Paediatric Acute care Guidelines PMH Emergency Department

Hypothermia is core temperature < 35oC. Young children are at risk due to high body surface area to weight ratio.


  • Hypothermia usually due to environmental causes e.g. immersion and exposure
  • Check core temperature using a rectal or oesophageal thermometer
  • Be aware that sepsis may present with hypothermia


Effects of hypothermia

  • Decreased pulse / respiratory rate / BP / conscious state
  • Shivering stops. Muscle rigidity (may mimic rigor mortis)
  • Atrial arrhythmias appear – usually innocent and revert when rewarmed
  • Ventricular arrythmias (including VF)
  • Fixed dilated pupils
  • Comatose
  • Absent reflexes
  • Apnoea
  • Asystole
  • Temperature of the coldest known survivor

Hypothermia in Resuscitation

  • Hypothermia substantially reduces effectiveness of defibrillation and resuscitation drugs. It is reasonable to attempt defibrillation, but if unsuccessful, continue cardiac compression until core temperature is > 30°C, when defibrillation / drugs are more likely to be effective.
  • Drugs are generally withheld until core temperature is >30°C, as accumulation may occur while cold, with resultant toxicity when rewarmed.
  • Never diagnose death and thus stop resuscitation until the patient is rewarmed to at least 32°C or cannot be rewarmed despite active measures.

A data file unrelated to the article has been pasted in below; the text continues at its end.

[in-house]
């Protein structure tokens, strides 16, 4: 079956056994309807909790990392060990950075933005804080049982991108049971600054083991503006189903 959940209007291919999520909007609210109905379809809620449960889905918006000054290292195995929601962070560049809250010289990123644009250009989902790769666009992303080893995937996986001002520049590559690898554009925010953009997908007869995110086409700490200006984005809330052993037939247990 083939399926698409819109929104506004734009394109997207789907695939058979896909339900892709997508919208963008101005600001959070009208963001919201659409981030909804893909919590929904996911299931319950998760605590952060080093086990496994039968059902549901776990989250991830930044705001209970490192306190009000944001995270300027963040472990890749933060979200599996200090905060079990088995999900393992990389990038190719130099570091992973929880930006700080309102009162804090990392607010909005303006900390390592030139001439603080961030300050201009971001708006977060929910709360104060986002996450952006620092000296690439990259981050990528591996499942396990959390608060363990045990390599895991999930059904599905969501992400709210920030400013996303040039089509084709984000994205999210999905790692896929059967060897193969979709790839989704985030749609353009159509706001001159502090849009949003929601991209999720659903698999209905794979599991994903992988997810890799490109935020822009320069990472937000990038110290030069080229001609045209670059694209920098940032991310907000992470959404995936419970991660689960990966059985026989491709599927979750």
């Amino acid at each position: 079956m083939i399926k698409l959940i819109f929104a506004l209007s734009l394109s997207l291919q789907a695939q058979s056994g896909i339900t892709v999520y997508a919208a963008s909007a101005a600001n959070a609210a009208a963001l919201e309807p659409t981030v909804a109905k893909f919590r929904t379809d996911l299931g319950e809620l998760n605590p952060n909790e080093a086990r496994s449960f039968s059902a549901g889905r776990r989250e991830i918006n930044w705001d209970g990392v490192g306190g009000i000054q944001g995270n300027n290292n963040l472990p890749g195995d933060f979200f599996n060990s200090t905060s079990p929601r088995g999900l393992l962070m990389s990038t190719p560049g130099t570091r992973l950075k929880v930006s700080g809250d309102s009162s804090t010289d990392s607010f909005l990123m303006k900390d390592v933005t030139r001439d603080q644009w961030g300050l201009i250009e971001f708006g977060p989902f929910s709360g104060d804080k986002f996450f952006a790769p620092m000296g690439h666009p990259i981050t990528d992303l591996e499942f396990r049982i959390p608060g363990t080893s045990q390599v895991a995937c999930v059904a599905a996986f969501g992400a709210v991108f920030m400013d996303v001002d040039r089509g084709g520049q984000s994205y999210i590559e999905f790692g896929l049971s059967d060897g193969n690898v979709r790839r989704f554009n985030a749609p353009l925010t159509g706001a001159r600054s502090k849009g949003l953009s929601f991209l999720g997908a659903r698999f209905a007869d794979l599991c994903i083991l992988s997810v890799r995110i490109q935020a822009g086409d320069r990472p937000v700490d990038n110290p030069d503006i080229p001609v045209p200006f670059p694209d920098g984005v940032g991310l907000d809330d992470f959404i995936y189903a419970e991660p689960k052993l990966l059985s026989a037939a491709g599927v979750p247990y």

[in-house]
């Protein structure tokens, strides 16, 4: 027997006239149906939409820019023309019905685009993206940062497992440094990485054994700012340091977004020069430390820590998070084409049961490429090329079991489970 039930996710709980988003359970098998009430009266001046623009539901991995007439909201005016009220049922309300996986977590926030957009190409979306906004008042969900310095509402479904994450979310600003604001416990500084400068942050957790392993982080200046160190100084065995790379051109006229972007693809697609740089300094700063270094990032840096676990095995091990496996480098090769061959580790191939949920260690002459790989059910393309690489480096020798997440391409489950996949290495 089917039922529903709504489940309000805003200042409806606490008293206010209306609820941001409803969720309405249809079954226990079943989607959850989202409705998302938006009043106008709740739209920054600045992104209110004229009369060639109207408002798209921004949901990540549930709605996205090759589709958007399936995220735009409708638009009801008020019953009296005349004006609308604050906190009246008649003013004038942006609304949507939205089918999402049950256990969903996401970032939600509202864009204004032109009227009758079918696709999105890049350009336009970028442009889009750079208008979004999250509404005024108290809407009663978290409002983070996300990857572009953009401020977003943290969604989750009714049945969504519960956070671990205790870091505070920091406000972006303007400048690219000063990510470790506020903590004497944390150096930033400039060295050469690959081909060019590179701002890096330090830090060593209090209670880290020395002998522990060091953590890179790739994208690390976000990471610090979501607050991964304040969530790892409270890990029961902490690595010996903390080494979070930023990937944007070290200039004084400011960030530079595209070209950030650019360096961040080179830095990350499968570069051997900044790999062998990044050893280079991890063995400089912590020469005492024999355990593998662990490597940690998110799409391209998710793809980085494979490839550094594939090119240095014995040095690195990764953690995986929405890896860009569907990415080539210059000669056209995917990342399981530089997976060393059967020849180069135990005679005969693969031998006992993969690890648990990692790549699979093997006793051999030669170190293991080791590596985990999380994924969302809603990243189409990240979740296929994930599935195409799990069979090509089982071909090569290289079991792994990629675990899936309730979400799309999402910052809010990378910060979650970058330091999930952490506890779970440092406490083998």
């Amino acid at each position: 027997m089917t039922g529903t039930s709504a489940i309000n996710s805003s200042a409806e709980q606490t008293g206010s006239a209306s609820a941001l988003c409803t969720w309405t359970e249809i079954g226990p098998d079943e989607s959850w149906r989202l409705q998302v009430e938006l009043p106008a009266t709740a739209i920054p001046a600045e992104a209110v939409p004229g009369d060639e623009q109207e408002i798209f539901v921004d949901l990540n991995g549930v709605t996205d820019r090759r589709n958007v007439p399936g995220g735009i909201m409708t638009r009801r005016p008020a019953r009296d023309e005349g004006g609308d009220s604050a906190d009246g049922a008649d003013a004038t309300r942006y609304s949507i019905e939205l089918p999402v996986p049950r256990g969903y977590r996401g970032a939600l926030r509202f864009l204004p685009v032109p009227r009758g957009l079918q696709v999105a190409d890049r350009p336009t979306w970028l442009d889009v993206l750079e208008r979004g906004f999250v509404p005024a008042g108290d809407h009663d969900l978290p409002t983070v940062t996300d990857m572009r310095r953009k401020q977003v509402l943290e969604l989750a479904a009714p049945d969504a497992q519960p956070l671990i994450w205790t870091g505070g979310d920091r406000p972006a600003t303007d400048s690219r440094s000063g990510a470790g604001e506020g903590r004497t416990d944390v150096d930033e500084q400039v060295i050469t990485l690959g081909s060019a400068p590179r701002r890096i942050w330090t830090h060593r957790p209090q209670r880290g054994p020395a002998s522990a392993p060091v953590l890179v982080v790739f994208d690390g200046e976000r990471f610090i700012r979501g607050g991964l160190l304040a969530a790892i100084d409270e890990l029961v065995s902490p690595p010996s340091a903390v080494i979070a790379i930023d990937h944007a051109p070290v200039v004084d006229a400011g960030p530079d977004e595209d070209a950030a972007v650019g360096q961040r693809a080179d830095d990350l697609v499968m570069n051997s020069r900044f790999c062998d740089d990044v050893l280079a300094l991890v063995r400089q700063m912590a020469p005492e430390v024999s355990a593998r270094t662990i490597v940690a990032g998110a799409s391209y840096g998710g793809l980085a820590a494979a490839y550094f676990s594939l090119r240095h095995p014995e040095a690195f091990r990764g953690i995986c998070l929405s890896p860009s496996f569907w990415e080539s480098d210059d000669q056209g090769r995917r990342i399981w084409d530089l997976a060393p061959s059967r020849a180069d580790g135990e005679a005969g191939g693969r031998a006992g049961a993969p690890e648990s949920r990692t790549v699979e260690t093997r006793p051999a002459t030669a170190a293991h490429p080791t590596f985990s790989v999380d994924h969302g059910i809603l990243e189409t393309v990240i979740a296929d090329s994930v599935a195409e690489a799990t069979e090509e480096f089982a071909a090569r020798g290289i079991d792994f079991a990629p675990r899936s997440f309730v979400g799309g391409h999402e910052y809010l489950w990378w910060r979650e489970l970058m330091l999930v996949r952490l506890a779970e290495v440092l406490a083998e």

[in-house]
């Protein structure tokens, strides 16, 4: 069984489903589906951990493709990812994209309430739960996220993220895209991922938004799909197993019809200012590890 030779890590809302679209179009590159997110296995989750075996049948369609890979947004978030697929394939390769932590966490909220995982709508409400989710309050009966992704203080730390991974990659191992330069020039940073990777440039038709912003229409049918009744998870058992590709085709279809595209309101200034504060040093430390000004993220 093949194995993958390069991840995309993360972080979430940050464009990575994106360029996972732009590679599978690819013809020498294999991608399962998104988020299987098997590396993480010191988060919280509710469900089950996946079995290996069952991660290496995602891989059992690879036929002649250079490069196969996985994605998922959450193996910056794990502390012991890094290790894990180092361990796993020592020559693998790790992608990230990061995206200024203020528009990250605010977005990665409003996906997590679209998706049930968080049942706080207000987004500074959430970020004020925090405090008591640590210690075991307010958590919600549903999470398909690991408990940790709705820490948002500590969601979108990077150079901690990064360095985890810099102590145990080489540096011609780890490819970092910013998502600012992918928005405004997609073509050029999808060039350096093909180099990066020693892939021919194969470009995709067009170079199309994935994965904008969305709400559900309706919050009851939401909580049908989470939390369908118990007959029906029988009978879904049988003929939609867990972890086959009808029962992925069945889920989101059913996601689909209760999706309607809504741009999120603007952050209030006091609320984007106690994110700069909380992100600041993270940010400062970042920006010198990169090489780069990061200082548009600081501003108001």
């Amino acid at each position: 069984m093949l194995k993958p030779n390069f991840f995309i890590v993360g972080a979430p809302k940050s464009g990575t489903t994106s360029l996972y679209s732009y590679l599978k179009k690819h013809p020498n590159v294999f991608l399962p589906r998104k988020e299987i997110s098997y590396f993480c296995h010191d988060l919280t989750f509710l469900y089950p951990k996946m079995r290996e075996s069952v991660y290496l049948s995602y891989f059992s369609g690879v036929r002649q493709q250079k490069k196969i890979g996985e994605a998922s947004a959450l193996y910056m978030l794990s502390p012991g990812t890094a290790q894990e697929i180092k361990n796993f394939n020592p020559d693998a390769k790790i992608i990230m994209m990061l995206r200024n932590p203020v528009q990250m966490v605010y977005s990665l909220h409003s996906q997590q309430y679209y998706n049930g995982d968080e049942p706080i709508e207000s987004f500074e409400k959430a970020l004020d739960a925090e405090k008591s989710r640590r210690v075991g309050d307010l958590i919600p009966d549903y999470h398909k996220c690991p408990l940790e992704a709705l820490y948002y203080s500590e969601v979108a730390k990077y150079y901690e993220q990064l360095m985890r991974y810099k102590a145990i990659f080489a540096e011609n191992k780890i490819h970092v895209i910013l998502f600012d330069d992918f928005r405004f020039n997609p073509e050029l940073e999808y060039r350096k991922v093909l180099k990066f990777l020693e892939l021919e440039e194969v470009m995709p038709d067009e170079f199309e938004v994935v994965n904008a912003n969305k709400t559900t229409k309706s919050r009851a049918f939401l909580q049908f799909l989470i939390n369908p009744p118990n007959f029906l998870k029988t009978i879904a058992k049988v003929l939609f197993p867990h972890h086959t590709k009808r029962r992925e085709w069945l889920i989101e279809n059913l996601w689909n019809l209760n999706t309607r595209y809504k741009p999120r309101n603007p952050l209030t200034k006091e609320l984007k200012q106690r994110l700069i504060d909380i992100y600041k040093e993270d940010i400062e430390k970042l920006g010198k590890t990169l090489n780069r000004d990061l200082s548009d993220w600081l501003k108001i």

• Monitor core temperature
  • Monitor heart rate and rhythm
  • Check electrolytes and glucose


Initial management

Important Principles:

  • Actively rewarm to 32oC, then allow passive rewarming.  Once above the fibrillation threshold (32oC) there is no urgency in rewarming
  • Mild brain hypothermia may limit reperfusion injury
  • Avoid hyperthermia (keep temperature < 36.5oC)
  • Never diagnose death and thus stop resuscitation until the patient is rewarmed to at least 32°C, or cannot be rewarmed despite active measures
  • Beware: rewarming may lead to vasodilation and hypotension (so-called “after shock“), which can contribute significantly to mortality
  • Beware: Peripheral rewarming and vasodilation can result in cold, acidotic blood being shunted to the core, with a drop in core temperature (so-called “after drop“) and an increased risk of arrhythmias
  • Hypokalaemia is common, even in the presence of marked acidosis
  • Check blood gases, potassium, glucose, and haematocrit with every few degrees of warming

Further management

External rewarming (for temperature > 32°C)

  • Passive external rewarming:
    • Remove wet clothes, dry patient
    • Warm blankets
    • Cover with sheet of foil/space blankets
  • Active external rewarming (truncal areas only):
    • Overhead warmers
    • Warm air system e.g. Bair Hugger
    • Thermal mattresses

Active core rewarming (for temperature < 32°C)

  • Warm IV fluids to 39°C with blood warmer (slow) – start with pre-warmed IV 0.9% saline at 40ºC
  • Gastric or bladder lavage with 0.9% saline at 40°C
  • Peritoneal lavage with potassium-free dialysate or 0.9% saline at 40°C. Use 20 mL/kg cycled every 15 minutes
  • Ventilation with humidified gas heated to 42°C
  • Pleural or pericardial lavage
  • Haemodialysis, extra-corporeal blood warming


Routine nursing care.

We want your feedback!

Help us provide guidelines that are useful to you, the clinician.

Give feedback here